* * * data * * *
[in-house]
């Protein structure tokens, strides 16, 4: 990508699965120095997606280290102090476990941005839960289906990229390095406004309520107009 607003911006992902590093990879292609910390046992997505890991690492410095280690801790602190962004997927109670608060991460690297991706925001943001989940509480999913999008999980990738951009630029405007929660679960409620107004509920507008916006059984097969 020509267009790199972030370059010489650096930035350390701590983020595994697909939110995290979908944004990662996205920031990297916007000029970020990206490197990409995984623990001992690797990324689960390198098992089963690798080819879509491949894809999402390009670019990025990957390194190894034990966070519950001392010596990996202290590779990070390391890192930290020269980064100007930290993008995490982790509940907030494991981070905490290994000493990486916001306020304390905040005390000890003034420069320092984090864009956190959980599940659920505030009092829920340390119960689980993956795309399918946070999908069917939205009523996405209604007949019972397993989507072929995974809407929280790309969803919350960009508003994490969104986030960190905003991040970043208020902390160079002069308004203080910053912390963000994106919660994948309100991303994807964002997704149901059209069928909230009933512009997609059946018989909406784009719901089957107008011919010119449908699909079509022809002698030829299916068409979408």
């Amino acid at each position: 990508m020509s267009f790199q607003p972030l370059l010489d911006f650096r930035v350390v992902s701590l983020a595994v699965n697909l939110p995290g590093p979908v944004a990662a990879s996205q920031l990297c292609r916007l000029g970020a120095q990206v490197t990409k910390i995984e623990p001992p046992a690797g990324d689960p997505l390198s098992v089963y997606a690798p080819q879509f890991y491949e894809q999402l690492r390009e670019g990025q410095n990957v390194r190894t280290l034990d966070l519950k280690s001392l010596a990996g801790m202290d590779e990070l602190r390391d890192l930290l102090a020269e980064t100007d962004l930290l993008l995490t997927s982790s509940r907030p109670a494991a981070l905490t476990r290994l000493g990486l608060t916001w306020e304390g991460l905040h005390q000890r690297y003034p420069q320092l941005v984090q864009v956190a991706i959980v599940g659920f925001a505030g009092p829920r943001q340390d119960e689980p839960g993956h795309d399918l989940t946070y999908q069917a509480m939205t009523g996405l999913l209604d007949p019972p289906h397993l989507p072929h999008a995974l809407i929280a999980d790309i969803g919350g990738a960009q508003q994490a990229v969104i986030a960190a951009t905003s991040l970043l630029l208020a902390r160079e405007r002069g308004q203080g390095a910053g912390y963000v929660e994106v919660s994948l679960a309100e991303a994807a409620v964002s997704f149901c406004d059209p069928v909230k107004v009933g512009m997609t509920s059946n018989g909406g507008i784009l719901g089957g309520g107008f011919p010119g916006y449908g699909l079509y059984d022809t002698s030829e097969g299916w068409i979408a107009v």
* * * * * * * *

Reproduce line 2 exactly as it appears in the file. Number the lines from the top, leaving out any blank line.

């Protein structure tokens, strides 16, 4: 990508699965120095997606280290102090476990941005839960289906990229390095406004309520107009 607003911006992902590093990879292609910390046992997505890991690492410095280690801790602190962004997927109670608060991460690297991706925001943001989940509480999913999008999980990738951009630029405007929660679960409620107004509920507008916006059984097969 020509267009790199972030370059010489650096930035350390701590983020595994697909939110995290979908944004990662996205920031990297916007000029970020990206490197990409995984623990001992690797990324689960390198098992089963690798080819879509491949894809999402390009670019990025990957390194190894034990966070519950001392010596990996202290590779990070390391890192930290020269980064100007930290993008995490982790509940907030494991981070905490290994000493990486916001306020304390905040005390000890003034420069320092984090864009956190959980599940659920505030009092829920340390119960689980993956795309399918946070999908069917939205009523996405209604007949019972397993989507072929995974809407929280790309969803919350960009508003994490969104986030960190905003991040970043208020902390160079002069308004203080910053912390963000994106919660994948309100991303994807964002997704149901059209069928909230009933512009997609059946018989909406784009719901089957107008011919010119449908699909079509022809002698030829299916068409979408």